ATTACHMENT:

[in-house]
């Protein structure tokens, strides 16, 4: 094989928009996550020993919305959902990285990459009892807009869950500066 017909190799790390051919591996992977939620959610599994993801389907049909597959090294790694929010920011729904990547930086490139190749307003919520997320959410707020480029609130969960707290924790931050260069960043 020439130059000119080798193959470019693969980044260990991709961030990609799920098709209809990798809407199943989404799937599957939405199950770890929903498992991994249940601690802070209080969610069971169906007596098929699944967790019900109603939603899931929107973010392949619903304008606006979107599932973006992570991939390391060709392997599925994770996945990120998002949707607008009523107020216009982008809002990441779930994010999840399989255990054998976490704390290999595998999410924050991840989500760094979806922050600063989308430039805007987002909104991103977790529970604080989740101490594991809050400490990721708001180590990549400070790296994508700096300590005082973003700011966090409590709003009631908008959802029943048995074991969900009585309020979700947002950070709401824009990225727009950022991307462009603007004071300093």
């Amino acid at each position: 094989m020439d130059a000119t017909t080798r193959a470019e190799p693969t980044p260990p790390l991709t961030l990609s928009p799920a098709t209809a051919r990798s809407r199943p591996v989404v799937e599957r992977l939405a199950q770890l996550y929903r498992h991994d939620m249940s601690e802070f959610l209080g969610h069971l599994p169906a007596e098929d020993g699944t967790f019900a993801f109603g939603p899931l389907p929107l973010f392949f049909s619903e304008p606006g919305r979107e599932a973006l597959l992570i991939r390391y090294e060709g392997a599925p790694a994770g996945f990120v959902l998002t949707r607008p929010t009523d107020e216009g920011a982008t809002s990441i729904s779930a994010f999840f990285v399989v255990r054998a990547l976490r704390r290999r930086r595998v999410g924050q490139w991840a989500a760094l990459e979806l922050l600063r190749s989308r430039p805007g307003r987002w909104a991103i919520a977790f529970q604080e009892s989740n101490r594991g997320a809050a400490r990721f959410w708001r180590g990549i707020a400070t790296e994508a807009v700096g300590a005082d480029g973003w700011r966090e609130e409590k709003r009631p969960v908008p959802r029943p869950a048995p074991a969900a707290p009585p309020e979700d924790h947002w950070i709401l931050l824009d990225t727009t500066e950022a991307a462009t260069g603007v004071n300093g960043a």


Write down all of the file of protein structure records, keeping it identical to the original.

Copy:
[in-house]
């Protein structure tokens, strides 16, 4: 094989928009996550020993919305959902990285990459009892807009869950500066 017909190799790390051919591996992977939620959610599994993801389907049909597959090294790694929010920011729904990547930086490139190749307003919520997320959410707020480029609130969960707290924790931050260069960043 020439130059000119080798193959470019693969980044260990991709961030990609799920098709209809990798809407199943989404799937599957939405199950770890929903498992991994249940601690802070209080969610069971169906007596098929699944967790019900109603939603899931929107973010392949619903304008606006979107599932973006992570991939390391060709392997599925994770996945990120998002949707607008009523107020216009982008809002990441779930994010999840399989255990054998976490704390290999595998999410924050991840989500760094979806922050600063989308430039805007987002909104991103977790529970604080989740101490594991809050400490990721708001180590990549400070790296994508700096300590005082973003700011966090409590709003009631908008959802029943048995074991969900009585309020979700947002950070709401824009990225727009950022991307462009603007004071300093």
């Amino acid at each position: 094989m020439d130059a000119t017909t080798r193959a470019e190799p693969t980044p260990p790390l991709t961030l990609s928009p799920a098709t209809a051919r990798s809407r199943p591996v989404v799937e599957r992977l939405a199950q770890l996550y929903r498992h991994d939620m249940s601690e802070f959610l209080g969610h069971l599994p169906a007596e098929d020993g699944t967790f019900a993801f109603g939603p899931l389907p929107l973010f392949f049909s619903e304008p606006g919305r979107e599932a973006l597959l992570i991939r390391y090294e060709g392997a599925p790694a994770g996945f990120v959902l998002t949707r607008p929010t009523d107020e216009g920011a982008t809002s990441i729904s779930a994010f999840f990285v399989v255990r054998a990547l976490r704390r290999r930086r595998v999410g924050q490139w991840a989500a760094l990459e979806l922050l600063r190749s989308r430039p805007g307003r987002w909104a991103i919520a977790f529970q604080e009892s989740n101490r594991g997320a809050a400490r990721f959410w708001r180590g990549i707020a400070t790296e994508a807009v700096g300590a005082d480029g973003w700011r966090e609130e409590k709003r009631p969960v908008p959802r029943p869950a048995p074991a969900a707290p009585p309020e979700d924790h947002w950070i709401l931050l824009d990225t727009t500066e950022a991307a462009t260069g603007v004071n300093g960043a």